Regional Advisor, Soil Conservation, Canada
Montérégie-Est Regional Directorate
Saint-Hyacinthe, Quebec, Canada
Engineer fertilizes new soil conservation approaches for Eastern Canadian producers
Odette Menard has made a career of helping Eastern Canadian producers take a new look at how they manage their soil. If there's one thing that has defined Odette Menard's career in the field of soil conservation, it's passion — passion for her work, passion for helping producers discover low-disturbance farming practices, and passion for the soil itself.
But passion alone is not always enough to convince skeptical producers of the virtues of farming practices such as zero-till, especially in Eastern Canada, where they are often viewed as a strictly prairie solution. Instead, the agricultural engineer from Saint- Hyacinthe, Quebec and member of the Soil Conservation Hall of Fame backs up her passion with a willingness to challenge producers, to ask them tough questions about their farming practices in order to open their minds to new and different methods.
"I try to help producers think about why they do things the ways they do," she says. "Take tillage, for example. The plough was invented for three reasons: drainage, weed control and improving soil fertility. Today, we have tools other than tillage to help in those areas. So one of my first questions to farmers is, 'Why are you plowing?' Sometimes, they don't know why, other than the fact that they've always done it that way.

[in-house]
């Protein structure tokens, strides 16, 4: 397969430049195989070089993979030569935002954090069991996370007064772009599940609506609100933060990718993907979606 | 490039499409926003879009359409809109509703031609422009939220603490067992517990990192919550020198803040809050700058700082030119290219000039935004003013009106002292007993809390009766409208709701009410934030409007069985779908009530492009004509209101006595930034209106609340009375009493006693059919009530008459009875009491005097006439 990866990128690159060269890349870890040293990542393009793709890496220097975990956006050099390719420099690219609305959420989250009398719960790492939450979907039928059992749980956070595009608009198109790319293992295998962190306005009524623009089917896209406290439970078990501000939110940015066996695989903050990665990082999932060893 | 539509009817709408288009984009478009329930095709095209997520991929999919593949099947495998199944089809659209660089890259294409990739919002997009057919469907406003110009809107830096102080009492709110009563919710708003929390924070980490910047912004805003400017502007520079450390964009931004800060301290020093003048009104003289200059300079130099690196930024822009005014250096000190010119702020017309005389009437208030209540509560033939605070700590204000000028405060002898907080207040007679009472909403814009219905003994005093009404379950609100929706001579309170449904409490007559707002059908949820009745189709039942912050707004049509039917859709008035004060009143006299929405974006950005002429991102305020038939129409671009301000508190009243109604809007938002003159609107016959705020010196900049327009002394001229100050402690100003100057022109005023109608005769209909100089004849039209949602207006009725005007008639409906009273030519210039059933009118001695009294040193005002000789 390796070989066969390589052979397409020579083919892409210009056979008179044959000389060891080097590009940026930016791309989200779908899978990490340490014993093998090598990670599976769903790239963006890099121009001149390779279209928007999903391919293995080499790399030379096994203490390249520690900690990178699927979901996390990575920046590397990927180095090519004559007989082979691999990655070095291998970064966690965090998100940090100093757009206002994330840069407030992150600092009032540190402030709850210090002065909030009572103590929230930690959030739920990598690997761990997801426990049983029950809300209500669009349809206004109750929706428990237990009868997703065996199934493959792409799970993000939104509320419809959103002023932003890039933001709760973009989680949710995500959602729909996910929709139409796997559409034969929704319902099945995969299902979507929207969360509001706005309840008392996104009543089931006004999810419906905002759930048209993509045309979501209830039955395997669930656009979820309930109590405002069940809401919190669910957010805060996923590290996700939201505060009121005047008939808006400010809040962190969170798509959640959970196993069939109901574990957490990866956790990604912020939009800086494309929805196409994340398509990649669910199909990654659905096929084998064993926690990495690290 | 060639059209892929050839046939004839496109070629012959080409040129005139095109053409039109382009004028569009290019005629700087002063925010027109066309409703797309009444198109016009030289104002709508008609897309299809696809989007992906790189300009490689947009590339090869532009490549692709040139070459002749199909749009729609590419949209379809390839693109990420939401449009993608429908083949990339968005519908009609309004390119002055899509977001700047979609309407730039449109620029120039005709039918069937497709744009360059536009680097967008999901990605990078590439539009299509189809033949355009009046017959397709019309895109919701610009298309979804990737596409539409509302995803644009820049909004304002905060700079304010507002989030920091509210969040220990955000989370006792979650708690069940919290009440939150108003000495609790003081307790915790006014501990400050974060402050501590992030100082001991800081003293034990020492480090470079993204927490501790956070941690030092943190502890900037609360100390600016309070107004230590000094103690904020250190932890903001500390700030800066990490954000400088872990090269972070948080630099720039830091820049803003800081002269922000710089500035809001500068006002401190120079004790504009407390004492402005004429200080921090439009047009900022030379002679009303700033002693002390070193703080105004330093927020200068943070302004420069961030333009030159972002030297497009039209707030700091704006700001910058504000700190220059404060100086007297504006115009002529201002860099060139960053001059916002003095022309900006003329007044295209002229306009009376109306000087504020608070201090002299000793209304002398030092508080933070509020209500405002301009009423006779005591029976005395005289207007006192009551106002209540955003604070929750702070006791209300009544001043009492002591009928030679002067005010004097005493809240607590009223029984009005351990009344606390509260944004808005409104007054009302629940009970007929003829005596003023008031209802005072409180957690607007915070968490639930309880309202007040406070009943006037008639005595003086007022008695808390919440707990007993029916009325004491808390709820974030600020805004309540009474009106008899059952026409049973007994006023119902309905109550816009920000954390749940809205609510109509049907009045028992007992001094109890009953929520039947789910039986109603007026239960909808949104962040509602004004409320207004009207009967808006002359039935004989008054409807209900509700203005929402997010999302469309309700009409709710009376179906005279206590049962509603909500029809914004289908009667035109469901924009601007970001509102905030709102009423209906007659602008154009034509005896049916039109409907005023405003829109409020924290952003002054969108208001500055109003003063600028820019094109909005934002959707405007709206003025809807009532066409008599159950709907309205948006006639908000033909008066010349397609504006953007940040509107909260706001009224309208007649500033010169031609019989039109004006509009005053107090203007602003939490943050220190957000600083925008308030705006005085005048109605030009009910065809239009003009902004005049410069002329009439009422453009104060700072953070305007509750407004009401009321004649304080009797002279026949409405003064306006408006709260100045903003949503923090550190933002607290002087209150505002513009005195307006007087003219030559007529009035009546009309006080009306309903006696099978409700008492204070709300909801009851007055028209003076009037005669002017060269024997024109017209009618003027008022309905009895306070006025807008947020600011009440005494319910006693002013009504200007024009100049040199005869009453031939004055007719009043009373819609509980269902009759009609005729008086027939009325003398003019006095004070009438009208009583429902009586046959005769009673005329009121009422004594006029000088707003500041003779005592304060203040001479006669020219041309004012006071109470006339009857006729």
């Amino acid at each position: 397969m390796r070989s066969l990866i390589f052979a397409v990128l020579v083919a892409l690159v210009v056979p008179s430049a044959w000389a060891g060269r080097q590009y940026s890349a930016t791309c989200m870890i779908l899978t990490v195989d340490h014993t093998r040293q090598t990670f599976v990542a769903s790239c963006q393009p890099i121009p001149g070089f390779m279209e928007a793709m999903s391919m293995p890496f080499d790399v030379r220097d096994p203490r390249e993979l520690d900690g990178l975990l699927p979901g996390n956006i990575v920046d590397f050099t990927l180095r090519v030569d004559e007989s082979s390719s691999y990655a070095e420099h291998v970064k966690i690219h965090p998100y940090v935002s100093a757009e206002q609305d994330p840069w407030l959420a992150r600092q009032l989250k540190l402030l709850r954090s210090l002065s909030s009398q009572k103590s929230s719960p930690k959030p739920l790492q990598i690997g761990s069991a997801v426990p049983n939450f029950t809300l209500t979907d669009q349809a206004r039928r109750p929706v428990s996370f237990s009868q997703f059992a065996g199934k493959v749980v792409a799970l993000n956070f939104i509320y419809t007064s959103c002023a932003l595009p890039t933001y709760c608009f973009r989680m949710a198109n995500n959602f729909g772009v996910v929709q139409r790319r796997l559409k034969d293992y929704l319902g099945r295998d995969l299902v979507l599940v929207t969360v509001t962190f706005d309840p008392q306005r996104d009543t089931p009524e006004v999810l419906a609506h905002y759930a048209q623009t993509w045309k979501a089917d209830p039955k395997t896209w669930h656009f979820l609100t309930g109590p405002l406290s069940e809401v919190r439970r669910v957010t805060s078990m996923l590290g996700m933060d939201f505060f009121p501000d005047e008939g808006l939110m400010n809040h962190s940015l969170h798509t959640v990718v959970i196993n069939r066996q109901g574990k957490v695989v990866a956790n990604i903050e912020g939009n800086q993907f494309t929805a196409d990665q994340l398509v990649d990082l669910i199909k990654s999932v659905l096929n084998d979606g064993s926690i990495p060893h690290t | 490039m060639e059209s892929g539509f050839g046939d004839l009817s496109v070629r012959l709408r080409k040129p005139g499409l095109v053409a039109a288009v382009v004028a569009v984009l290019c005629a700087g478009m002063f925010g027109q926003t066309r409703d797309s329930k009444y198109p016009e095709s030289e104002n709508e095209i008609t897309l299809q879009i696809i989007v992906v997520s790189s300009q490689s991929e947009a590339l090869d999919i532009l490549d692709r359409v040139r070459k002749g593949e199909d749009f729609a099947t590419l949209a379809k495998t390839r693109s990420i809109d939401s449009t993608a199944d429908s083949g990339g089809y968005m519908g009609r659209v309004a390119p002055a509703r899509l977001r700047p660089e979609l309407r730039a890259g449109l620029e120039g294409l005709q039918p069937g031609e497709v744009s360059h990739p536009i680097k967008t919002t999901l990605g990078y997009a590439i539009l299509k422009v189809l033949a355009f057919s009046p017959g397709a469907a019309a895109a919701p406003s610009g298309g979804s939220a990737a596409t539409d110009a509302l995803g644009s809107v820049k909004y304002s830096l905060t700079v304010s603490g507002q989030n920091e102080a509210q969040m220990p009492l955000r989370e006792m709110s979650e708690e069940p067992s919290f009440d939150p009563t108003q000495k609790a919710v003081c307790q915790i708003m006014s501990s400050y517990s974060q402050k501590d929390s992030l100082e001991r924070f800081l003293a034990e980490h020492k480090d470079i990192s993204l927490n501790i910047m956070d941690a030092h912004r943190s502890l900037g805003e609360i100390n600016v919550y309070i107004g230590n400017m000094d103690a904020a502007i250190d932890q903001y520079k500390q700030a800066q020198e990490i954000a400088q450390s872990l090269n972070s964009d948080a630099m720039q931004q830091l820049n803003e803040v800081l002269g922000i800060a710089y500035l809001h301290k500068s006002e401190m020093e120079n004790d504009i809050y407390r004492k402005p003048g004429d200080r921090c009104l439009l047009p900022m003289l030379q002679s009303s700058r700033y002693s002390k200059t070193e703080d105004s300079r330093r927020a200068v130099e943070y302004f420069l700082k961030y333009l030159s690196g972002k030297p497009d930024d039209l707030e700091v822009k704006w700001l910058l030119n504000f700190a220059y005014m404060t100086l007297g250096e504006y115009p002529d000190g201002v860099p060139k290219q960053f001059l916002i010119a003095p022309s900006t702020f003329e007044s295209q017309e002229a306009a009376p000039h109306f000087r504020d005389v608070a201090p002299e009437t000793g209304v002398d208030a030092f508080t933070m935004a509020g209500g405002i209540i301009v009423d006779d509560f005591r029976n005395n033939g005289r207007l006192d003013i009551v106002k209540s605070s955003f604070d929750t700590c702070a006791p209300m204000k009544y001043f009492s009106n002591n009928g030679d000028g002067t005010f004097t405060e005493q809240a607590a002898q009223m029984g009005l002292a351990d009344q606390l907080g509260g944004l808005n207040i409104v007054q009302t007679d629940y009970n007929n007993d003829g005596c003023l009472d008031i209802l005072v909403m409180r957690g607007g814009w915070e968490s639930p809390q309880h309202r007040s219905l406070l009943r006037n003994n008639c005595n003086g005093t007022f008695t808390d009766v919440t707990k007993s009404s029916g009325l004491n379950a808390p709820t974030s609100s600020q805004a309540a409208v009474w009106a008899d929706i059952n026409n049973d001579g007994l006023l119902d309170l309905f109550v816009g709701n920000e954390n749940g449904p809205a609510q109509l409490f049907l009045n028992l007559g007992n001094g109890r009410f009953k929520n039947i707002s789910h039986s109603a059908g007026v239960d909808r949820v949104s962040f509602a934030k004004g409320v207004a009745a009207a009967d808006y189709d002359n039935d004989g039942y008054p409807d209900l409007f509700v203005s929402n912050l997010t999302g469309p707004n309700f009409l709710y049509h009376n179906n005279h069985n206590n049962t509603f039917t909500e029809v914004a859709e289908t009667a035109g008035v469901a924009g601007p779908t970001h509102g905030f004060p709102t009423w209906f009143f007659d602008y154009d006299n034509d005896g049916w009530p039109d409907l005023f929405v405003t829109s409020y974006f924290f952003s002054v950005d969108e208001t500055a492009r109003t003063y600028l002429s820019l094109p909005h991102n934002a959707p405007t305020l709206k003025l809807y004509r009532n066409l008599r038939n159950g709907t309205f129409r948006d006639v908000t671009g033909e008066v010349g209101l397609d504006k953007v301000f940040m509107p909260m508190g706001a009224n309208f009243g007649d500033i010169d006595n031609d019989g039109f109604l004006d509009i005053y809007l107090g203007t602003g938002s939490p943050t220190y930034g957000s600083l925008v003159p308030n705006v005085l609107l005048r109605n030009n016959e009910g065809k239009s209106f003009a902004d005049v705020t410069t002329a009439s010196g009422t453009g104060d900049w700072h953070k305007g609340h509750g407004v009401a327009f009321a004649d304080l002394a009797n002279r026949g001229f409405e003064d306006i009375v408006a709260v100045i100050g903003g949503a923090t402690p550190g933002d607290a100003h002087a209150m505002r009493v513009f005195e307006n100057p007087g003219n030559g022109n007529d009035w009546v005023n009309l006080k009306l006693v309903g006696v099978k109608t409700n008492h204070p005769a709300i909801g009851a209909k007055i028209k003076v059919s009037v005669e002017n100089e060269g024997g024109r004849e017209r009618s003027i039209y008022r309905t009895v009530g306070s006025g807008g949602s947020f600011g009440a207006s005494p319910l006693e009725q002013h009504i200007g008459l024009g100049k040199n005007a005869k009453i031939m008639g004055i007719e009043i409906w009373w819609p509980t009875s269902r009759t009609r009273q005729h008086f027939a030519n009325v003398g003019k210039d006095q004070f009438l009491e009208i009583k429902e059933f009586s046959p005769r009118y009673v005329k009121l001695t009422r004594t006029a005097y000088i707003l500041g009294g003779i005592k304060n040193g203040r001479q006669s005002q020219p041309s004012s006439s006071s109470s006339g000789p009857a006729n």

Resistance, resilience and recovery in your soils and rhizosphere
It has been proven for many years that no-till is economically feasible, even the first years with a possible yield lost. On the other hand, soil degradation also reduces yields. The challenge is not only to know about compaction, but also how to avoid it, it is not only to know about soil aggregate stability, but also how to improve it, it is not only to know about soil food web but also how to feed them. Through a better knowledge of the soil rhizosphere, we can let our soils work their maximum, and give us high quality and profitable crops.